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Robert Schumann

Robert Schumann (1810-1856)

Nationality: German
Born: June 8, 1810, Zwickau, Saxony Died: July 29, 1856, Endenich, near Bonn (age 46)

String Quartet No. 1 in a minor, Op. 41, No. 1

(for 2 violins, viola and cello)
8:59 I. Introduzione. Andante espressivo - Allegro
3:48 II. Scherzo. Presto - Intermezzo
6:02 III. Adagio
6:03 IV. Presto
Duration: 26 minutes (approximately)
Composed: 1842, June 2-22 (age 31-32)
Published: 1843, Leipzig: Breitkopf und Härtel (age 32-33)
Dedication: Felix Mendelssohn
10 recordings, 25 videos
autoopen autoplay
8:57
Ying Quartet
I. Introduzione. Andante espressivo - Allegro
3:40
Ying Quartet
II. Scherzo. Presto - Intermezzo
5:47
Ying Quartet
III. Adagio
5:53
Ying Quartet
IV. Presto
7:14
Pro Arte Quartet
I. Introduzione. Andante espressivo - Allegro
3:05
Pro Arte Quartet
II. Scherzo. Presto - Intermezzo
5:53
Pro Arte Quartet
III. Adagio
5:35
Pro Arte Quartet
IV. Presto
9:05
Quatuor Terpsycordes
I. Introduzione. Andante espressivo - Allegro
3:47
Quatuor Terpsycordes
II. Scherzo. Presto - Intermezzo
5:32
Quatuor Terpsycordes
III. Adagio
6:48
Quatuor Terpsycordes
IV. Presto
10:22
Gringolts Quartet
I. Introduzione. Andante espressivo - Allegro
4:12
Gringolts Quartet
II. Scherzo. Presto - Intermezzo
5:37
Gringolts Quartet
III. Adagio
6:12
Gringolts Quartet
IV. Presto
7:41
Takács Quartet
I. Introduzione. Andante espressivo - Allegro
3:48
Takács Quartet
II. Scherzo. Presto - Intermezzo
5:47
Takács Quartet
III. Adagio
5:39
Takács Quartet
IV. Presto
25:34
Flonzaley Quartet
25:58
Fine Arts Quartet
26:25
Daedalus String Quartet
24:41
Curtis String Quartet
28:18
Anima String Quartet
From Kai Christiansen

Robert Schumann, 1810-1856

String Quartet in a minor, Op. 41, No. 1
Robert SchumannIn 1842, Robert Schumann turned his intense if not manic focus to the daunting genre of the string quartet. In what has been called his "year of chamber music", he voraciously studied the masters that preceded him and produced a set of three quartets, Op. 41 that he dedicated to Mendelssohn. Of the masters before him, Schumann had to contend with Haydn, Mozart, Beethoven, Schubert and Mendelssohn. Compared to his chamber works including the piano (a quintet, quartet and three trios), Schumann's string quartets are less frequently programmed and almost certainly less appreciated or celebrated. Nonetheless, the quartets bear testament to Schumann's diligent studies and his unique gifts as a composer; they stand as worthy offerings in the literature. They are particularly engaging as "missing links" between the quartets of Mendelssohn and Brahms some thirty years hence. In between, Schumann simultaneously evokes Mozart, Beethoven and Mendelssohn while, in moments, suggesting the future voices of Brahms and early Schoenberg, both of whom admired Schumann's music.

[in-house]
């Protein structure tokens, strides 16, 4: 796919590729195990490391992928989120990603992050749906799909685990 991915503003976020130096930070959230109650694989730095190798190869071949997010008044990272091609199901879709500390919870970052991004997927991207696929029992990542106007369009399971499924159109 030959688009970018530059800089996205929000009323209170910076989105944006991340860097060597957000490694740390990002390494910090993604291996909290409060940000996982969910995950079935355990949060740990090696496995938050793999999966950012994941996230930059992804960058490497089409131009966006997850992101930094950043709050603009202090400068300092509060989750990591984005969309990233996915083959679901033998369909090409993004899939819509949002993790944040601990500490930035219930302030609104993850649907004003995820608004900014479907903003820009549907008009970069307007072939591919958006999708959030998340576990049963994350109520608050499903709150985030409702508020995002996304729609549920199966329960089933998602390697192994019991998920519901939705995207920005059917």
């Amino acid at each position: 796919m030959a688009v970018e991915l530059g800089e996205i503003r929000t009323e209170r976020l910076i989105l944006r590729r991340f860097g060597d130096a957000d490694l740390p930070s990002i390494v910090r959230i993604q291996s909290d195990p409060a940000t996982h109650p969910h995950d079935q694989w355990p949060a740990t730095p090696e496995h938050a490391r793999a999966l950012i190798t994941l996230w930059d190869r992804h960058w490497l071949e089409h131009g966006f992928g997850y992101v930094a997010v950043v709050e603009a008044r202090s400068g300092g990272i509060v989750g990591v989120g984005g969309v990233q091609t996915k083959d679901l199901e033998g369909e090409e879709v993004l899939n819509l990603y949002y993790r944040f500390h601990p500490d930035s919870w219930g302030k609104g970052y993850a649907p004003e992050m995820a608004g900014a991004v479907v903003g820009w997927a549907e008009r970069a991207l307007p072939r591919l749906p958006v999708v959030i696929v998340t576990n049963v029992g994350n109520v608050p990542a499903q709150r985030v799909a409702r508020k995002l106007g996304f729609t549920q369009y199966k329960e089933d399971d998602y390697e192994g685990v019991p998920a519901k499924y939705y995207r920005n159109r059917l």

The first quartet of Op. 41 in a minor opens with a slow, mournful contrapuntal introduction, a clear reference to Beethoven's mystical late quartets. The main body is a massive "textbook" sonata built according to classic rules that historically were only just being codified for the first time as explicit formal principles. There are multiple themes, a heightened development, and, at every turn, a tendency towards imitative counterpoint that suggest Schumann's intimate familiarity with Bach. This is the longest movement of the quartet by a substantial margin. The scherzo immediately suggests Mendelssohn's trademark sprightliness with perhaps a dash of Schubert's galloping fervor. The middle trio has, by contrast, a suave, chromatic languor that suggests Mozart albeit in Schumann's language. Note that the scherzo occurs second, not third as "textbook" descriptions prescribe. A long look through the quartet literature demonstrates that this requisite quick dance-oriented movement generously varies in its placement

The divine adagio alone justifies Schumann's mighty efforts of 1842. Here again the ghost of Beethoven hovers close at hand as well as a sense of textural color and dramatic declamation recalling Schubert's more romantic angst. The part writing is supple and devastating. And it is within the nearly holy folds of this elegantly undulating melancholy that the rootless wanderlust of Wagner, Brahms and Schoenberg remarkably if fleetingly appear.

Full of bluster and celebration with mighty textures broaching the orchestral, the finale follows a trend in many of Schumann's closing movements. There are hints of other voices again including Mendelssohn's driving rhythms and the throbbing pastoral drone's of Beethoven's sixth symphony. A forceful juggernaut presses forward, surging and dancing with abandon until it encounters a small clearing, a glade. For a moment, an ancient, misty musette holds all movement in check, savoring a golden simplicity in the stark, rustic manner of late Beethoven. The surge awakens and rises again, sweeping toward a conclusion of epic proportions.

© Kai Christiansen Used by permission. All rights reserved.

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